Housing prices across every community in the East Kootenay have climbed upwards, but BC Assessment anticipates a slight drop in the year ahead.
According to BC Assessment, Fernie had the highest average home price by a large margin, coming at $838,000.
The rural Invermere had the second highest, with an average assessed value of $651,000.
Regional District of East Kootenay Board Chair Rob Gay said the numbers were quite shocking.
“I think for many years, we thought this was an affordable area, but now for Cranbrook and the rural area we’re at the $500,000 or $600,000 range,” said Gay. “One of our objectives as a region is to have young people remain in our area, but when housing is so expensive and you can’t really find any good paying jobs, you can’t afford to stay, and that’s unfortunate.”
Gay said the rising property values may be good for those who already own property, but those seeking to buy a home are left with a daunting task.
He notes that this challenge has a broader impact than just those looking to own a home in the East Kootenay.
“You see it going up, that’s good for your property value, but for people trying to get into the market and trying to get a mortgage, it’s really hard to get new entries into the market,” said Gay. “That’s concerning because we depend on people relocating to the East Kootenays to provide us with more doctors and workers for various reasons for everyone facing that labour crunch. When that market is so high, it’s really detrimental for us, businesses and non-profits as well.”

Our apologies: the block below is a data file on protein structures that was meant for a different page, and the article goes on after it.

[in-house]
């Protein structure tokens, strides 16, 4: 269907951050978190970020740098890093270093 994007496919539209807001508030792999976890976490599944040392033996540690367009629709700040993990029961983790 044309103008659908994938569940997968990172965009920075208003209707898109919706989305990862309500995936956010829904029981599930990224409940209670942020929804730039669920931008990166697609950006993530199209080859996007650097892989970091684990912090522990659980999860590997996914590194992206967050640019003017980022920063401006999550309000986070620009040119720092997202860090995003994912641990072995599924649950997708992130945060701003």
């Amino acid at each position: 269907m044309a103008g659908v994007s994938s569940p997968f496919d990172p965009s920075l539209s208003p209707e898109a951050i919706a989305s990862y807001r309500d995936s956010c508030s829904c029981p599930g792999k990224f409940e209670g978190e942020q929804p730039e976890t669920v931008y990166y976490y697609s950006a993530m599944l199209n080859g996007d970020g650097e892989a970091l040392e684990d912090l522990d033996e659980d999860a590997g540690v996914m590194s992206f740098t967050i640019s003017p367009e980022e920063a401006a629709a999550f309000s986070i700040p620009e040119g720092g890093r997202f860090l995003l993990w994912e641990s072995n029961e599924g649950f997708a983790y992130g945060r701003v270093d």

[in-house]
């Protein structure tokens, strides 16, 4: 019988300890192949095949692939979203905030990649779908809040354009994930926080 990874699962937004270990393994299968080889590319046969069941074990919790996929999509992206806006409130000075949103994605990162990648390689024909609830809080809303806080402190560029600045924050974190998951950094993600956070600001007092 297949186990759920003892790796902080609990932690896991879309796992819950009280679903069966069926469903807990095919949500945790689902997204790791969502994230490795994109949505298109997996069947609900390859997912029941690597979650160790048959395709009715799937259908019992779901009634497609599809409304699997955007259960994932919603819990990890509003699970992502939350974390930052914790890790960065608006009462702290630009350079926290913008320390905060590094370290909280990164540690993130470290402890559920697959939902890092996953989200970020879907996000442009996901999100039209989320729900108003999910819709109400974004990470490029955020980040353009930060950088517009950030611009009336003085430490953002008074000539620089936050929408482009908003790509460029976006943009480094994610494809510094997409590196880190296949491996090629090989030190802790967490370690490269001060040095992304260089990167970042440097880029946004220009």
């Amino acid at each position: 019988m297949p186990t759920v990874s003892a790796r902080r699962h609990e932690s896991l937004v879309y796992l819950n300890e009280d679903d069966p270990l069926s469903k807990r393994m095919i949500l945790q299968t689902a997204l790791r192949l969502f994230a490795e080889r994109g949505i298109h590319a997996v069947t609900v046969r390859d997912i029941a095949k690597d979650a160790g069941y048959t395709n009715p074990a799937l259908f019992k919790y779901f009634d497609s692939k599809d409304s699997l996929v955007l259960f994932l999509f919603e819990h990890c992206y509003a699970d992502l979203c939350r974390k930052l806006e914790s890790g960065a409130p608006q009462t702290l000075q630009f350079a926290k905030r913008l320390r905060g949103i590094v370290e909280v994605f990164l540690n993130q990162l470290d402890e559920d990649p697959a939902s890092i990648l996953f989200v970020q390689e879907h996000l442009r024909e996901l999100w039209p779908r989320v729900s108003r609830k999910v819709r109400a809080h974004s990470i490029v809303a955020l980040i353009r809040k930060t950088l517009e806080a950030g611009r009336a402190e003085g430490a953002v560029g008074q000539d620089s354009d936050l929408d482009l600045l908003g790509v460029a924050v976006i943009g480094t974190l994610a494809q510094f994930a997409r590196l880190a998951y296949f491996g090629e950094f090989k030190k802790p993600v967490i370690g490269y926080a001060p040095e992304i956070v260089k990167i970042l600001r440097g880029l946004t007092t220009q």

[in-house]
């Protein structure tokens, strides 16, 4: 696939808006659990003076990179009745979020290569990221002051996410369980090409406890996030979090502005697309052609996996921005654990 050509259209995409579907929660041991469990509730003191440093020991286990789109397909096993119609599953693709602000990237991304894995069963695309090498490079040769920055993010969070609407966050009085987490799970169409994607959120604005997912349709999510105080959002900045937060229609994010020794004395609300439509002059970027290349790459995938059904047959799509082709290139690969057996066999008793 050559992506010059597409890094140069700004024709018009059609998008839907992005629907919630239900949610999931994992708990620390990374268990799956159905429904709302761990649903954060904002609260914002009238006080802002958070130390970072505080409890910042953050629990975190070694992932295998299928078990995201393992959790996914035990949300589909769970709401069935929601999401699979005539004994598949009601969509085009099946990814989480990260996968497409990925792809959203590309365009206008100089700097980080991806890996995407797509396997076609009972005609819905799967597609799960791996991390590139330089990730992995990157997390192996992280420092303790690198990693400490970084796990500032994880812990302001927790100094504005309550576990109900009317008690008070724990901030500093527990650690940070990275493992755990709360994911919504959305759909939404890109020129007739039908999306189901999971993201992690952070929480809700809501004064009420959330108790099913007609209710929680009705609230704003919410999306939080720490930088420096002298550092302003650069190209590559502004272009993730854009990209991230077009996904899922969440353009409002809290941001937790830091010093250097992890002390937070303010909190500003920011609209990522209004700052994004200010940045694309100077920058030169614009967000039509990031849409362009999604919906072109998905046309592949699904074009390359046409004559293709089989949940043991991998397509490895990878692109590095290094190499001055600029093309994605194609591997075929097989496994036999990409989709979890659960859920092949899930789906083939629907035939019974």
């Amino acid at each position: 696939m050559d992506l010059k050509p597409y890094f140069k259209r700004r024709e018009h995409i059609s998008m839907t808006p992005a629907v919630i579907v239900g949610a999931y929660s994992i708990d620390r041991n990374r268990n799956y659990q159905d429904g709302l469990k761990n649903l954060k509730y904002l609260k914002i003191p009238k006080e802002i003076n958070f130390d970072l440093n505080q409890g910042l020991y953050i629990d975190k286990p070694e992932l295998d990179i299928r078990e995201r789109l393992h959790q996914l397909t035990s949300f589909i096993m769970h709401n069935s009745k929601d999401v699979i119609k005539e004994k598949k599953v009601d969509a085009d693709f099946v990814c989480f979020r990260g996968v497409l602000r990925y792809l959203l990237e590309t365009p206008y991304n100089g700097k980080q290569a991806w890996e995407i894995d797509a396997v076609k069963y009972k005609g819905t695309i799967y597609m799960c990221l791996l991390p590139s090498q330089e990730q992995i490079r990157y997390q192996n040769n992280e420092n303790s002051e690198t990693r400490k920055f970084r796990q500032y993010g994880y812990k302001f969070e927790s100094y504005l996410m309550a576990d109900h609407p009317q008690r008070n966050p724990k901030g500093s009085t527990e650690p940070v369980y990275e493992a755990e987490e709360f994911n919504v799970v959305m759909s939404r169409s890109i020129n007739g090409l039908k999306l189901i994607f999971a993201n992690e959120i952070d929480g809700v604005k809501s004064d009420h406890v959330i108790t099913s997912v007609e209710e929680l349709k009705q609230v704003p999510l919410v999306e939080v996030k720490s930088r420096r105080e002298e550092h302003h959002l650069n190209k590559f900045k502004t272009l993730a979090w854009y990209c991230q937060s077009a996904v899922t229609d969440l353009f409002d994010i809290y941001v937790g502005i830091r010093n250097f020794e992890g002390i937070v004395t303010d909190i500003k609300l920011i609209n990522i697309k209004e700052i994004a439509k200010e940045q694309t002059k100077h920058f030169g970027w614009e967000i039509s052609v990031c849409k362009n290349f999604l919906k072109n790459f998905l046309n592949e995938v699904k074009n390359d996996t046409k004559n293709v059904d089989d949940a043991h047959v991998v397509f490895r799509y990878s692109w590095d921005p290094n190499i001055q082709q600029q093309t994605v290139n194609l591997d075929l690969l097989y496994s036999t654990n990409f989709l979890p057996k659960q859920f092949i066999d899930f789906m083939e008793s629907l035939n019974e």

The average home costs in East Kootenay communities highlighted in BC Assessments presentation from highest to lowest are as follows:
- Fernie – $838,000
- Invermere rural – $651,000
- Invermere – $589,000
- Golden – $553,000
- Cranbrook rural – $545,000
- Golden rural – $535,000
- Fernie rural – $493,000
- Kimberley – $472,000
- Kimberley rural – $466,000
- Radium Hot Springs – $454,000
- Cranbrook – $446,000
- Sparwood – $415,000
- Elkford – $344,000
- Canal Flats – $285,000
Gay said there are a few things the RDEK can do to help, by allowing secondary suites, tiny homes and subdividing to allow more housing.
“I think the developers are being creative to provide the market with what people want, and we’re seeing smaller and multi-family dwellings go up,” said Gay.
The RDEK Board Chair noted that a higher-than-average property assessment does not necessarily mean taxes will go up by that same amount.